The findings from this research should be considered with the following limitations in mind. A limitation to secondary data analysis is that the researcher can only work with the data originally collected and stored. Hospital data are collected primarily for administrative purposes and are not specifically designed for research . This can lead to incomplete or missing records and variability in diagnostic codes [ ]. Further, although the inclusion criteria to identify the cohort of children with medical complexity has been used in previous studies [ - ], there are limitations to relying solely on diagnostic codes. The use of diagnostic codes may result in patients with medical complexity not being captured or capturing those who would not fit the definitional framework. Furthermore, we make the assumption that children with medical complexity will have received care at the pediatric tertiary care facility at least once during their initial or follow-up medical care. As such, our prevalence estimates may be slightly underrepresented given the possibility that some of these children may be seen and managed fully by their local/regional hospitals. We are also limited by the lack of sociodemographic variables, such as race and ethnicity, available in our health administrative data sets. We strongly believe, however, that these are critical intersectional factors in the lives of these families and require exploration in future work. Furthermore, not all community hospitals report to NACRS at the highest level, resulting in potentially incomplete reporting related to emergency department transfers. It is also important to note that due to constraints across provincial data linkage, we chose to use NS and their provincial health administrative databases as the exemplary province to explore health resource use for children with medical complexity. We recognize that health resource use as indicated by health administrative data may differ in PEI and NB.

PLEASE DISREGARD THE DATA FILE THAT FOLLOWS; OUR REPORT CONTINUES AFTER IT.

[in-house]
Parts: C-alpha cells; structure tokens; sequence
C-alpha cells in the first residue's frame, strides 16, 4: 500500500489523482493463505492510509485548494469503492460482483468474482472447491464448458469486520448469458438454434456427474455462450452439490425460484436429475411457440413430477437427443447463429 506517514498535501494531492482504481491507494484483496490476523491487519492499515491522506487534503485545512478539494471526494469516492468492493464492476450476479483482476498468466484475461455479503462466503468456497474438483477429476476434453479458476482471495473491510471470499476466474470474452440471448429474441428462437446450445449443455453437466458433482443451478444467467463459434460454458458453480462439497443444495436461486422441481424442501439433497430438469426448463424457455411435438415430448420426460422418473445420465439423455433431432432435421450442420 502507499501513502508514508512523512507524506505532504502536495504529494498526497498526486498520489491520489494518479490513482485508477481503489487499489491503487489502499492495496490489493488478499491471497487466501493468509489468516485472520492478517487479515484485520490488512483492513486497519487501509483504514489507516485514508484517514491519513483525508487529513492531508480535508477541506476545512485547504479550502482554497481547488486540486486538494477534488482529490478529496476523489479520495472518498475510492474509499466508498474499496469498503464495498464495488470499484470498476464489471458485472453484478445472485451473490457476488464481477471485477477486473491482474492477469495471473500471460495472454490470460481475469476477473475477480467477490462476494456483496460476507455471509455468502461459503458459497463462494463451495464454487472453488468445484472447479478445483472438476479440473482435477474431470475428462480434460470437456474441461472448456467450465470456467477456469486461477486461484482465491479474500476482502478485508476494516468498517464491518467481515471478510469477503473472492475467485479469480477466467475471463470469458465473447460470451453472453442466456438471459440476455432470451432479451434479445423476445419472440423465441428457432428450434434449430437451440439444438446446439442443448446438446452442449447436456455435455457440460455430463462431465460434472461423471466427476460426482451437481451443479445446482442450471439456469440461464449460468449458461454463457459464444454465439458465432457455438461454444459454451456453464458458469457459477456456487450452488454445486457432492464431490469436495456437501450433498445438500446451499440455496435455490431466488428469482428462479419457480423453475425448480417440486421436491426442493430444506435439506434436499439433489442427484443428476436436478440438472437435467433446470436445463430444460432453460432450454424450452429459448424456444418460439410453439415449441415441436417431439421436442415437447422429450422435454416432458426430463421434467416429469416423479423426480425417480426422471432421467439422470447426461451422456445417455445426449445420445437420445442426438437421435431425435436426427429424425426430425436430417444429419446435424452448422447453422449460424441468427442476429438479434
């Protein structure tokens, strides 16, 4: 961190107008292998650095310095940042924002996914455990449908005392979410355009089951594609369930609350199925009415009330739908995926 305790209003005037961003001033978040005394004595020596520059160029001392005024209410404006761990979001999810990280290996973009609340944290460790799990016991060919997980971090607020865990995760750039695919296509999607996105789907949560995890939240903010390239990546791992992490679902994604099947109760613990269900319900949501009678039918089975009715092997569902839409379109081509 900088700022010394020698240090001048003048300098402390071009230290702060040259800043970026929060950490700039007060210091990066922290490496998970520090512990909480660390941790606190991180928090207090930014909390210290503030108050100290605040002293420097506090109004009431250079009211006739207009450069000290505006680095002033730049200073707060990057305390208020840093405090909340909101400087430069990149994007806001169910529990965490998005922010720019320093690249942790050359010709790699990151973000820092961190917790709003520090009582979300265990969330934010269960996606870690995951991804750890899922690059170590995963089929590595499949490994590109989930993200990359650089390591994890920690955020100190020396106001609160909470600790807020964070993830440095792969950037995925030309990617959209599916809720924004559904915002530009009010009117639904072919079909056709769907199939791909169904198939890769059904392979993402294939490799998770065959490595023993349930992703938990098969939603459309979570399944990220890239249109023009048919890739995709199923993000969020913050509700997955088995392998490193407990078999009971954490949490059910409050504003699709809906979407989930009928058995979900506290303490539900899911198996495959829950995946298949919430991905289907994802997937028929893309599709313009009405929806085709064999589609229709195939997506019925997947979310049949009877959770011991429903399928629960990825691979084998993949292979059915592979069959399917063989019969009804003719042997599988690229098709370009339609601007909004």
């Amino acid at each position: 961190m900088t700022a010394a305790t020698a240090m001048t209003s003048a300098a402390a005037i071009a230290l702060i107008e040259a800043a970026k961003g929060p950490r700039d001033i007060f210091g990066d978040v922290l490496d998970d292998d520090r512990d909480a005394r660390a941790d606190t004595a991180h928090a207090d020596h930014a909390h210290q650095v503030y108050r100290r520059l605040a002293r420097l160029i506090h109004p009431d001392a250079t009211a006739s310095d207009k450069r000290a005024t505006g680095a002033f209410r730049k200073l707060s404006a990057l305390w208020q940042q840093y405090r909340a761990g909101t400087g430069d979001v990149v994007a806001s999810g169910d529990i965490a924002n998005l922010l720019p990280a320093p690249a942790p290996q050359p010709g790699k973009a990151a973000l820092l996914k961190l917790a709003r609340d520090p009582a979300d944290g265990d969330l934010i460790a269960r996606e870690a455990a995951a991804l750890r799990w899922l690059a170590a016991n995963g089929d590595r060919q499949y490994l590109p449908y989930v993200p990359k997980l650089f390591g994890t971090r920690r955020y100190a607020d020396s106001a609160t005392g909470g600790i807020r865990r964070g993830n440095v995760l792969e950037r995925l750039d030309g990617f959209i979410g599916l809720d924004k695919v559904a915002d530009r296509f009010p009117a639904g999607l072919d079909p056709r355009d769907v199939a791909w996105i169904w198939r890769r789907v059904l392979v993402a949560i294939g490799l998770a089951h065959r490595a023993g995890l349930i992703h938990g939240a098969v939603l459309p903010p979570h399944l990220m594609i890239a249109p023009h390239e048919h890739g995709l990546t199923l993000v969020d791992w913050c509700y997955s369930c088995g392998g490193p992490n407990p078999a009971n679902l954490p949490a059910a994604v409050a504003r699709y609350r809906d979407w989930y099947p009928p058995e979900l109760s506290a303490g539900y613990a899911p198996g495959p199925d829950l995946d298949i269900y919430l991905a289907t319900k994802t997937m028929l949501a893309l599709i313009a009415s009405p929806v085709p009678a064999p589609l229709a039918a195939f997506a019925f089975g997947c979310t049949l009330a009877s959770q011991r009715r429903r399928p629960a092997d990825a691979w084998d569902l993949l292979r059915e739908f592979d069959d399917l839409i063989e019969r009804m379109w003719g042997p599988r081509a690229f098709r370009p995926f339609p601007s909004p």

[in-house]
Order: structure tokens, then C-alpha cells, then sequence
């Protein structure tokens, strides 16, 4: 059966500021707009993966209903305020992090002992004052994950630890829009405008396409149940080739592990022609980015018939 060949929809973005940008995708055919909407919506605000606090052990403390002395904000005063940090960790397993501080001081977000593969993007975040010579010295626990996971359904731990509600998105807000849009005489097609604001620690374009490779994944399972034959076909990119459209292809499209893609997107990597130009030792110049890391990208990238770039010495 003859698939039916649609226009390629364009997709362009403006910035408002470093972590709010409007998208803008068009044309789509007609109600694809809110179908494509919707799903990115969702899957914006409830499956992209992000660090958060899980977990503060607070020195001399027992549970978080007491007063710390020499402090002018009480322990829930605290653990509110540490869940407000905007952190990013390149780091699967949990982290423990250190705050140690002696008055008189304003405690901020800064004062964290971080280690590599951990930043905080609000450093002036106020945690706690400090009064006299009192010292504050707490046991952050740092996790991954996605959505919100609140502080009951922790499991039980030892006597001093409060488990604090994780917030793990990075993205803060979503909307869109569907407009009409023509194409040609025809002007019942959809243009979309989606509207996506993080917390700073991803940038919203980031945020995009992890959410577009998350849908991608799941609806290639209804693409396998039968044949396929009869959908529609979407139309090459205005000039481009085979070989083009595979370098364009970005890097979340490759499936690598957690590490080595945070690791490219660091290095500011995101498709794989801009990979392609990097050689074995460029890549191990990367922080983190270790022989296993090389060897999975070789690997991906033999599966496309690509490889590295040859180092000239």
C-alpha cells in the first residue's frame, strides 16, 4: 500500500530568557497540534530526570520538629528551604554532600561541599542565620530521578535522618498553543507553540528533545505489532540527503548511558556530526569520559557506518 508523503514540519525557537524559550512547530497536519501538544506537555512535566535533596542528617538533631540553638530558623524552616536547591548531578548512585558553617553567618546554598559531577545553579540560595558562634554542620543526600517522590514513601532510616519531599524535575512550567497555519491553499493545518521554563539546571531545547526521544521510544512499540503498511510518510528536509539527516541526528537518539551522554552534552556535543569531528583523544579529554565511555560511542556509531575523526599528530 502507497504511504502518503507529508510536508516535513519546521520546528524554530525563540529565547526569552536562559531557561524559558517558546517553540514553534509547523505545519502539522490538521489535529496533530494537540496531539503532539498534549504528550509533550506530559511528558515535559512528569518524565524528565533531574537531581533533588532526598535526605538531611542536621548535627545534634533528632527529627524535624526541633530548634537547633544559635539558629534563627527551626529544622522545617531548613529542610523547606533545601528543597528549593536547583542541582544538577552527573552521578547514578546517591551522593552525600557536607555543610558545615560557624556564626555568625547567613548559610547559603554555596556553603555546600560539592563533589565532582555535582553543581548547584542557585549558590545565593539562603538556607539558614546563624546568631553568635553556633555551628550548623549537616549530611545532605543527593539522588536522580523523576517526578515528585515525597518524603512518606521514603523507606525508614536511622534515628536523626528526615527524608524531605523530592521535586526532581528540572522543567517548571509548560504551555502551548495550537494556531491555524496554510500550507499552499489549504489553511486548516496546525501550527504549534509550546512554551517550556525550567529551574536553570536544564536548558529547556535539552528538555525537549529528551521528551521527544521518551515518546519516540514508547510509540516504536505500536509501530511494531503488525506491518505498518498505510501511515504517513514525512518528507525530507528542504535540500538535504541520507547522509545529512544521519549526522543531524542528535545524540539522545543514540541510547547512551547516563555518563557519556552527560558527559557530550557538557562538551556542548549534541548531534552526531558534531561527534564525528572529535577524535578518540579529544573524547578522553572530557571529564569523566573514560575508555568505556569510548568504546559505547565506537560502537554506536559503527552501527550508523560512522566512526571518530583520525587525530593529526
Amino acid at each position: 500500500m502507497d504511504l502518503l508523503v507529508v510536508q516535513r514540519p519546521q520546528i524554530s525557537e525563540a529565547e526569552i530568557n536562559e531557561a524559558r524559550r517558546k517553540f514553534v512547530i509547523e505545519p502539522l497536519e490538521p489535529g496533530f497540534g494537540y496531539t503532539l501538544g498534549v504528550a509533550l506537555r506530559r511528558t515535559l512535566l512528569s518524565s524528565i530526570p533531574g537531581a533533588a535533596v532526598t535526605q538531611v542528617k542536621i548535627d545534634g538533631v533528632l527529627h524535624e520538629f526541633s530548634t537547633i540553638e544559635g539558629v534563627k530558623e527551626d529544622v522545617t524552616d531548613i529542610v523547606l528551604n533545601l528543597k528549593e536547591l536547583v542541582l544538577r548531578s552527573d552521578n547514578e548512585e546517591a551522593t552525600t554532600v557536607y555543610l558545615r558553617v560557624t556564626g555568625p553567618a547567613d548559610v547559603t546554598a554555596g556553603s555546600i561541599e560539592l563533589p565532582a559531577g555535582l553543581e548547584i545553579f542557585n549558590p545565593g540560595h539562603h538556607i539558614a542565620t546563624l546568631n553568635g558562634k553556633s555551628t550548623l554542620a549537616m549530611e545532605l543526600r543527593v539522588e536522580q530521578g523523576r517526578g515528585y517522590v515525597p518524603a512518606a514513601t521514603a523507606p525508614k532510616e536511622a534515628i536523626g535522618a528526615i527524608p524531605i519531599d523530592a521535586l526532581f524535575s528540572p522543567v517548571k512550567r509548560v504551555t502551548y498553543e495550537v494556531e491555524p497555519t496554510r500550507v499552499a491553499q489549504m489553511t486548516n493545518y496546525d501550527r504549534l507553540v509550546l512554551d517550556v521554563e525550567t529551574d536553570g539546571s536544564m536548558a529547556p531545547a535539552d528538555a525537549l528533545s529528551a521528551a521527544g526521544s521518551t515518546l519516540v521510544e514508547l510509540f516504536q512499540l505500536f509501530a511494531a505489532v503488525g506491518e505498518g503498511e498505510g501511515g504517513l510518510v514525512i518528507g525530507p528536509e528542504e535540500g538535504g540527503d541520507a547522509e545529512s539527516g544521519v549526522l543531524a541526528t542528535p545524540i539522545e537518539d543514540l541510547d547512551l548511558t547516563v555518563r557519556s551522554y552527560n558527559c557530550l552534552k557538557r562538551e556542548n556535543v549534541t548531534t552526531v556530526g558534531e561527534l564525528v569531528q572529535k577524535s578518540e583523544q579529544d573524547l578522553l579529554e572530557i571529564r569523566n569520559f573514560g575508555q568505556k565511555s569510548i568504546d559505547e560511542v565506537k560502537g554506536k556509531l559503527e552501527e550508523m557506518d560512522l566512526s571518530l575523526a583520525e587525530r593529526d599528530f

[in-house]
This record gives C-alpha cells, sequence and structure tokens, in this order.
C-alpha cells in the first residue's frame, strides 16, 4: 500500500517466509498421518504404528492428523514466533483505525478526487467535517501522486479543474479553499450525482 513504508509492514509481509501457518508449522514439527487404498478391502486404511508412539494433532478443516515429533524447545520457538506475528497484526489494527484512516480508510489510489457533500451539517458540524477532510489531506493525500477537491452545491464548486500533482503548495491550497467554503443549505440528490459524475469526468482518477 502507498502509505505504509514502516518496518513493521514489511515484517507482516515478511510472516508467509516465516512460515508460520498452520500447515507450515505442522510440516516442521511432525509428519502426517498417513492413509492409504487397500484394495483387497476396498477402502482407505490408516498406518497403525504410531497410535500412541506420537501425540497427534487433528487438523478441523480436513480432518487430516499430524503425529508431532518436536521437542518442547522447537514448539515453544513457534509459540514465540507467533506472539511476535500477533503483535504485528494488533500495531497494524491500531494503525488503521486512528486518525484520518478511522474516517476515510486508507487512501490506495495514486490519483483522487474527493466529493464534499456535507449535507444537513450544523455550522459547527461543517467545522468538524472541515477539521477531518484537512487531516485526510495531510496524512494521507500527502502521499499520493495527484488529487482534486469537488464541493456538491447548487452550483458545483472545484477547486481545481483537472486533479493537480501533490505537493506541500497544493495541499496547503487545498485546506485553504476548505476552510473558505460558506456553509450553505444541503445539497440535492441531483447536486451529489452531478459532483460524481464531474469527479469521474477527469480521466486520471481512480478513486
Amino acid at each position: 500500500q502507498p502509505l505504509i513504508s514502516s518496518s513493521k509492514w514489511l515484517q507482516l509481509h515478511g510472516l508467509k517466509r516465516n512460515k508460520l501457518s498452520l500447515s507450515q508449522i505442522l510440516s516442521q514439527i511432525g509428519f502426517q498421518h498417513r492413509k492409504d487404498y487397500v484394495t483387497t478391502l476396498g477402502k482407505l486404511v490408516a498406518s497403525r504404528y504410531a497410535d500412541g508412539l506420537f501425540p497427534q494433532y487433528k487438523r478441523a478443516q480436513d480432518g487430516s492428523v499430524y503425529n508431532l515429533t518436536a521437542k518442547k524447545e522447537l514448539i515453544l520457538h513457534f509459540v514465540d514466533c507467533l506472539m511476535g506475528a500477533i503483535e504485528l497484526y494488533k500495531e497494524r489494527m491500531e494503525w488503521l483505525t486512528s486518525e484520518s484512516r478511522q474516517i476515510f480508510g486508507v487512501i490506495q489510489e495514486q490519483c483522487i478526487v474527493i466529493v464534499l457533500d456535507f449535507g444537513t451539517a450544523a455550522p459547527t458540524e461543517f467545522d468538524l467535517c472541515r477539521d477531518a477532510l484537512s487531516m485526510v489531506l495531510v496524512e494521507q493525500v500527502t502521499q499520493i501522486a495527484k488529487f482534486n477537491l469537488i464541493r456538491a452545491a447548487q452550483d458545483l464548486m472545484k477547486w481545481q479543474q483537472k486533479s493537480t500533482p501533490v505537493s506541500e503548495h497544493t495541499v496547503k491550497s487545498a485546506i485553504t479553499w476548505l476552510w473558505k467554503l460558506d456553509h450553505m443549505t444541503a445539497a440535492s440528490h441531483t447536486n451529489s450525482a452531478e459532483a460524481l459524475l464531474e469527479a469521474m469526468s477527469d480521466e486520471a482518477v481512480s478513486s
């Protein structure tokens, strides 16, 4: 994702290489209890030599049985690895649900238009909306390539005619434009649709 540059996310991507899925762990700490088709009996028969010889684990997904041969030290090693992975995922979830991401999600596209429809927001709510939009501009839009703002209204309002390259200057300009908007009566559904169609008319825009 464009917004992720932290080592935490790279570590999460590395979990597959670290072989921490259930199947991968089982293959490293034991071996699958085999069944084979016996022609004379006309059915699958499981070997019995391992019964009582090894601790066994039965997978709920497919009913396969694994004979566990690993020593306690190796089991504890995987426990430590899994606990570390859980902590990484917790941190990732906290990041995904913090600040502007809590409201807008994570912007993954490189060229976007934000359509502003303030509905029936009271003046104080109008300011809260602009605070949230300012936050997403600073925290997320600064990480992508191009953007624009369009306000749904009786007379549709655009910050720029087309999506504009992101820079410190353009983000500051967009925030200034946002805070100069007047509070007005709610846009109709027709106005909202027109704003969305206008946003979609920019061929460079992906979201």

Although purposive sampling will be used for phase 2 to explore results found during phase 1, participants’ opinions or experiences may not be shared by other families or health care professionals. This study will also be limited to the experiences of children from one pediatric tertiary care center serving children and families in 3 small provinces in Eastern Canada that operates within a publicly funded health care system. Other health centers may differ in the structure, programs, and care provision for children with medical complexity; thus, results may not be reflective of other families and sites.
Improvements in medical treatments and technologies will likely result in an increased population of children with complex conditions. It is critical that we begin to develop a greater understanding of the health resource use of this vulnerable population to more efficiently and effectively meet their health care needs. Results from this research will be an important step forward in designing patient-oriented health policies and programs to improve the health care experiences, health system use, and health outcomes of children with medical complexity and their families.